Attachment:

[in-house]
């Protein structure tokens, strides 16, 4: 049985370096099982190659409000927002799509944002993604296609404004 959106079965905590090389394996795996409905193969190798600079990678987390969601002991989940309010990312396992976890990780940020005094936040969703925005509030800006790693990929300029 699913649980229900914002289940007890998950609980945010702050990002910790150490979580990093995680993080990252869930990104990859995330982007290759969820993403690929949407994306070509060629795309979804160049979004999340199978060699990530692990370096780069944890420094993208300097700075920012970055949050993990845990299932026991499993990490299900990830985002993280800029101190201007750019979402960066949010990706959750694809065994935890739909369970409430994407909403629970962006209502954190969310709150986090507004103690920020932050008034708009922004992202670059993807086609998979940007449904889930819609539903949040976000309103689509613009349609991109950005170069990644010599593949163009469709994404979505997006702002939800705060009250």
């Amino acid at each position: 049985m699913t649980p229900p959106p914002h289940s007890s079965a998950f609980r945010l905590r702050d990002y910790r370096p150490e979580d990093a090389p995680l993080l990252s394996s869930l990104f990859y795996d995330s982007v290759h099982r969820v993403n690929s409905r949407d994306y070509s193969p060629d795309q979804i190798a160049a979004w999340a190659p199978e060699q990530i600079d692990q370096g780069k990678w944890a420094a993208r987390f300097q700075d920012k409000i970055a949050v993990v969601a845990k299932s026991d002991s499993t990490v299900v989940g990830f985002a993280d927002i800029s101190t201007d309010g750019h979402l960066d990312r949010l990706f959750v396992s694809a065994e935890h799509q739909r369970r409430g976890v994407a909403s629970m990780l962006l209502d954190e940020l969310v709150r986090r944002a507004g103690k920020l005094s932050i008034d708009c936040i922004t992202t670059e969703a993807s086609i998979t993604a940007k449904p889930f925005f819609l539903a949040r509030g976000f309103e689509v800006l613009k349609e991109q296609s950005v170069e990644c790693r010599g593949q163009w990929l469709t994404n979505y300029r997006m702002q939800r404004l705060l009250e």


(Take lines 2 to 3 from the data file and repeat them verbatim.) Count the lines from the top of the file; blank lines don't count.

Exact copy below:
């Protein structure tokens, strides 16, 4: 049985370096099982190659409000927002799509944002993604296609404004 959106079965905590090389394996795996409905193969190798600079990678987390969601002991989940309010990312396992976890990780940020005094936040969703925005509030800006790693990929300029 699913649980229900914002289940007890998950609980945010702050990002910790150490979580990093995680993080990252869930990104990859995330982007290759969820993403690929949407994306070509060629795309979804160049979004999340199978060699990530692990370096780069944890420094993208300097700075920012970055949050993990845990299932026991499993990490299900990830985002993280800029101190201007750019979402960066949010990706959750694809065994935890739909369970409430994407909403629970962006209502954190969310709150986090507004103690920020932050008034708009922004992202670059993807086609998979940007449904889930819609539903949040976000309103689509613009349609991109950005170069990644010599593949163009469709994404979505997006702002939800705060009250």
């Amino acid at each position: 049985m699913t649980p229900p959106p914002h289940s007890s079965a998950f609980r945010l905590r702050d990002y910790r370096p150490e979580d990093a090389p995680l993080l990252s394996s869930l990104f990859y795996d995330s982007v290759h099982r969820v993403n690929s409905r949407d994306y070509s193969p060629d795309q979804i190798a160049a979004w999340a190659p199978e060699q990530i600079d692990q370096g780069k990678w944890a420094a993208r987390f300097q700075d920012k409000i970055a949050v993990v969601a845990k299932s026991d002991s499993t990490v299900v989940g990830f985002a993280d927002i800029s101190t201007d309010g750019h979402l960066d990312r949010l990706f959750v396992s694809a065994e935890h799509q739909r369970r409430g976890v994407a909403s629970m990780l962006l209502d954190e940020l969310v709150r986090r944002a507004g103690k920020l005094s932050i008034d708009c936040i922004t992202t670059e969703a993807s086609i998979t993604a940007k449904p889930f925005f819609l539903a949040r509030g976000f309103e689509v800006l613009k349609e991109q296609s950005v170069e990644c790693r010599g593949q163009w990929l469709t994404n979505y300029r997006m702002q939800r404004l705060l009250e």